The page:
“At this moment it’s difficult to believe you are so prejudiced.”
The key to enjoying this movie is to divorce it in your mind completely from all other screen and television versions of the book and indeed, the book itself. This is not the romance envisioned by Jane Austen, but an adorable comedy that just begs to be watched on a rainy Sunday.
This version of the book is the least faithful of all the Pride and Prejudice adaptations I’ve seen, excepting those updated for modern times. Parts are left out of the movie, although that is to be expected. The 1995 miniseries is six hours long, whereas this movie is only two. I have more of a problem with changes to the plot that seem to have little reasoning. Mr. Collins is no longer a clergyman, but a...librarian? Instead of hosting a ball, Bingley puts on...a garden party? The most notable plot deviation is in the role of Lady Catherine de Bourgh. In the book, she is highly critical of a potential match between Darcy and Elizabeth. Here it is revealed that her memorable speech (“Are the shades of Pemberly to be thus polluted?”) was given in collusion with her nephew, in order to gauge Elizabeth’s reaction to another proposal. That’s all very cute, but I have a problem with this.
First of all, this development greatly changes Mr. Darcy. In the book, “disguise of every sort is [his] abhorrence.” Here, he willingly takes part in a deception that benefits only himself. I’m not saying it’s wrong or even that it makes him less likable, I’m just saying it is a fundamental misunderstanding of the character the way Austen wrote him. Secondly, Jane Austen is such an interesting author because her stories end happily, but not perfectly; she is frank and honest in the futures of her characters. This ties everything up a little too neatly. I have a similar problem with Wickham and Lydia’s sudden, extreme wealth. In the book (and all other movie/TV versions), Darcy’s admitted financial assistance is limited to purchasing Wickham a commission in the army. While it’s certainly not out of the realm of possibility that Darcy might have had to bribe Wickham to marry Lydia, I seriously doubt he would give them enough money to hire a dozen liveried servants.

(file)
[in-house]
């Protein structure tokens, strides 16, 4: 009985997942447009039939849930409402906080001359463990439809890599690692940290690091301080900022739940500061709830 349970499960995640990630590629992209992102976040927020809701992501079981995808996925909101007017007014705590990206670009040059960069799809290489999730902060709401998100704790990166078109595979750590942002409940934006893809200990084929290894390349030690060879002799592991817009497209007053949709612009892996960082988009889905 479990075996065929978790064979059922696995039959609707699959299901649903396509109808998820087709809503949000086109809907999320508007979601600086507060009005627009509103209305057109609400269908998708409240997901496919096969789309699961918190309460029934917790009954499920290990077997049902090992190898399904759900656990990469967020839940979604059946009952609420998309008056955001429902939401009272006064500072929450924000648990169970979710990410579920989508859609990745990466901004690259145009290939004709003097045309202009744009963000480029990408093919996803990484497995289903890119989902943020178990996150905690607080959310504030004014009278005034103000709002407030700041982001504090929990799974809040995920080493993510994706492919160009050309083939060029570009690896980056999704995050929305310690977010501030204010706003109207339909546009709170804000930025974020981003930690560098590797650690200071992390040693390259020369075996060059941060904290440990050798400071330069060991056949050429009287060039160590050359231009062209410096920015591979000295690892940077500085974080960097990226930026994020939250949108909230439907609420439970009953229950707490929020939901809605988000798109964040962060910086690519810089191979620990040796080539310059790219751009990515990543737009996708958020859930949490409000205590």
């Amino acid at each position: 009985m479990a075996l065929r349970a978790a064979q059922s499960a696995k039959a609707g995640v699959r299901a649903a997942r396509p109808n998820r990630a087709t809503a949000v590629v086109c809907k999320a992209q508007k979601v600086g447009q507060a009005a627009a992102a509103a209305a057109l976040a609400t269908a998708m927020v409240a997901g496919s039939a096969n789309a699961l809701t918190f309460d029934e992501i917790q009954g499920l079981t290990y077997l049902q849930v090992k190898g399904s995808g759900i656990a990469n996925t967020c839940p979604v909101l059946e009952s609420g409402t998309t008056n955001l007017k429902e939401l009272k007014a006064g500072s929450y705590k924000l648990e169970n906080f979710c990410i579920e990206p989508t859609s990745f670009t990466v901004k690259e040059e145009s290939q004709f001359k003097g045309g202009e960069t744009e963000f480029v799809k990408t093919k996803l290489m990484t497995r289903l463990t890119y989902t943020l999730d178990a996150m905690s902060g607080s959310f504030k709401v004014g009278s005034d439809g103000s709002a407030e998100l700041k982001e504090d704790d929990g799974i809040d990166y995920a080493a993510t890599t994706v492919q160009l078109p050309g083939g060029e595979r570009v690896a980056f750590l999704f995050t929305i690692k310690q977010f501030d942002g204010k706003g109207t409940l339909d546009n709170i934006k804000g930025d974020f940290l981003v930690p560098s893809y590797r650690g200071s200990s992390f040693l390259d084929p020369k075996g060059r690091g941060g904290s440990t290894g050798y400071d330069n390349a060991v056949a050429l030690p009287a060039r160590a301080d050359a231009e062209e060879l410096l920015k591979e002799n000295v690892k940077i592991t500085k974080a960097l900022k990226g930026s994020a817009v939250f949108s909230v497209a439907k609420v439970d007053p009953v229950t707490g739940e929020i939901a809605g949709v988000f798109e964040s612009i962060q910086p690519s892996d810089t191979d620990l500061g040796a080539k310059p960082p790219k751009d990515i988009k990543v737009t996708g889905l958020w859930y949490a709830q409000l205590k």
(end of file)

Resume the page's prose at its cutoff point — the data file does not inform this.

But there are a couple of additions to the source material I find quite adorable. The carriage race between Mrs. Bennet and Mrs. Lucas is absolutely ridiculous, but oh so charming. I’m also a fan of drunk Lydia and Kitty. The garden party actually provides multiple moments of adorableness. I love Lizzy literally running away from Mr. Collins and Darcy coming to the rescue and, of course, Elizabeth’s epic line: “How clever of you my dear Miss Bingley, to know something of which you are ignorant.”
The film is the least historically accurate film version of Pride and Prejudice. The fashions are from at least twenty years after the book takes place, while several of the hairstyles are from about a century after that. Because I’m in a nitpicky sort of mood, I also have to point out that Elizabeth never would have danced with Wickham after turning Darcy down. It was highly improper to refuse to dance with one man and then to dance with another. This is a plot point in Fanny Burney’s Evelina, a favorite book of Jane Austen’s. I do have to give the filmmakers credit on the waltzing, however. There is no waltzing in the book, and the first time I saw the movie it seemed horribly out of place. However, the waltz was indeed becoming popular in England during the time, although it was largely confined to more “fashionable” circles. It is unlikely it would have been danced at Meryton at this time, but not out of the realm of possibility.